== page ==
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Very well put! In his January 14 testimony before the Oregon House Ag.Nat Committee. Oregon Cattlemens Assoc. Wolf Chair Todd Nash called for poisoning wolves with the infamous poison 1080, a chemical now banned throughout the USA. This goes to show that these cattlemen have never had any intention of seriously using nonlethal deterrents to avoid losses to wolves, but all along have been hankering to kill as many wolves as possible.
Although the OCA participated in the stakeholder group that wrote the Wolf Plan, they refused to accept the final Plan, and despite their posturing have never accepted wolves in Oregon nor intended to allow them to live if they can help it.
A few mistakes in this story:
Despite what Nash said, the Oregon Cattlemen's Assoc did NOT walk away from the compromise. They approved it: http://www.lagrandeobserver.com/News/Local-News/Oregon-Senate-passes-wolf-settlement-bill
NO cattle have been attacked in Wallowa County ever when protected by fladry, and ranchers use it regularly to protect their stock.
All the expense of nonlethal tools is paid for by the state, using funds mostly provided by federal grants. Fladry, range riders, radio-activated guard boxes, shotguns and cracker shells, cow bells, costs of removing bone piles - all paid by the taxpayer. And of course lost, killed and injured stock are compensated at full market value. This includes stock "missing" at round-up. Tax credits are available for the full market value of confirmed stock losses.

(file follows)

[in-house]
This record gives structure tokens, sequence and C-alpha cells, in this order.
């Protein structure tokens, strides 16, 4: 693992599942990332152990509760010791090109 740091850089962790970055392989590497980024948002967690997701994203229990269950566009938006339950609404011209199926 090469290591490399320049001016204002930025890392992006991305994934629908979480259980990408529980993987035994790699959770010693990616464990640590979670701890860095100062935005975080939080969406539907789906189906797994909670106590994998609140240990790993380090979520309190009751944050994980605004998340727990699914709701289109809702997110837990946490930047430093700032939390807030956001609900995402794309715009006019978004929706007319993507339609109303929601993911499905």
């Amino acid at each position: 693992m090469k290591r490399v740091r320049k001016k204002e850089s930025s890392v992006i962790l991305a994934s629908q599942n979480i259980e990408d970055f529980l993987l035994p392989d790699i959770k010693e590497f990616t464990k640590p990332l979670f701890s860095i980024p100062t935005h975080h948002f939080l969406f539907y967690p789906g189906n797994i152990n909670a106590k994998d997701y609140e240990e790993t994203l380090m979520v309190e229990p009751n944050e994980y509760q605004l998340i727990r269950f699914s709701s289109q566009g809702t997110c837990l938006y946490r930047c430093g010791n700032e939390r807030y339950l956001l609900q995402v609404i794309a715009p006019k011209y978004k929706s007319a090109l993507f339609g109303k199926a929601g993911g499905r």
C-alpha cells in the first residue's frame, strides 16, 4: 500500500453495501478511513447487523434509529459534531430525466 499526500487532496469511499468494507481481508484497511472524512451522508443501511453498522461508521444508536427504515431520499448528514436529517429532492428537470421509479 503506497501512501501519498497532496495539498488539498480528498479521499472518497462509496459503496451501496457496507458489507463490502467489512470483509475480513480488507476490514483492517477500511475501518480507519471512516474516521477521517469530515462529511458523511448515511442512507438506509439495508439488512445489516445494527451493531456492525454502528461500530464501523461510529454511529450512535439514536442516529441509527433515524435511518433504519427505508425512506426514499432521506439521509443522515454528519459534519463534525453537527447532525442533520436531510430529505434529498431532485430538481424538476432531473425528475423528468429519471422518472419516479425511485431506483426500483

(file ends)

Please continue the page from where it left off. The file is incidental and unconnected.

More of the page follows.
All the money spent on collaring wolves, reporting their locations to ranchers, maintaining observation of packs and sometimes lethal removal is spent on behalf or ranchers. Ranchers receive constant text and email messages of wolf locations, some have state-supplied radio receivers to give the alarm if collared wolves are present.
Todd Nash "calculates" a loss of $260/head due to wolf presence but has no basis for such a calculation. No study has been completed or published that has found such losses. Much of the expense he ascribed to wolves is part of the daily routine of livestock producers properly managing their cattle.
Coloring all of Nash's statements is the special status some ranchers feel they are owed by their fellow citizens. They feel they have the right to order the wildlife of our state to their liking despite the opinion of the majority of citizens, who have repeatedly supported a viable wolf population. Cattlemen are not an "entitled" aristocracy in Oregon, they have to abide by the majority. And the majority has bent over backward with tax dollars to ease the transition to a healthy landscape containing its proper bio-diversity. Rather than appreciate the fairness displayed by Oregon taxpayers, they remain resentful and convinced of their entitlement.
Ranchers receive tremendous subsidies from the federal government, including bargain basement grazing on public lands ($1.60/head/month), cash subsidies, tax subsidies, free insurance, and more. Wallowa County, Nash's home, received $45.9 million in subsidies from 1995 - 2012, $642,000 in 2012.
Ranchers willing to try have found they can live with wolves and continue their way of life. But some stockmen are damned if they'll adjust. They want things the way they used to be, when they ran the state, when they exterminated every wolf, every pup, by poison, gunshot, trap, and club, with no thought of the effect on Oregon's ecological health, no conception even of allowing room for all Oregon's wildlife.
Those days are over, things have changed for the better, but these particular Oregonians will resent it 'till their last day.
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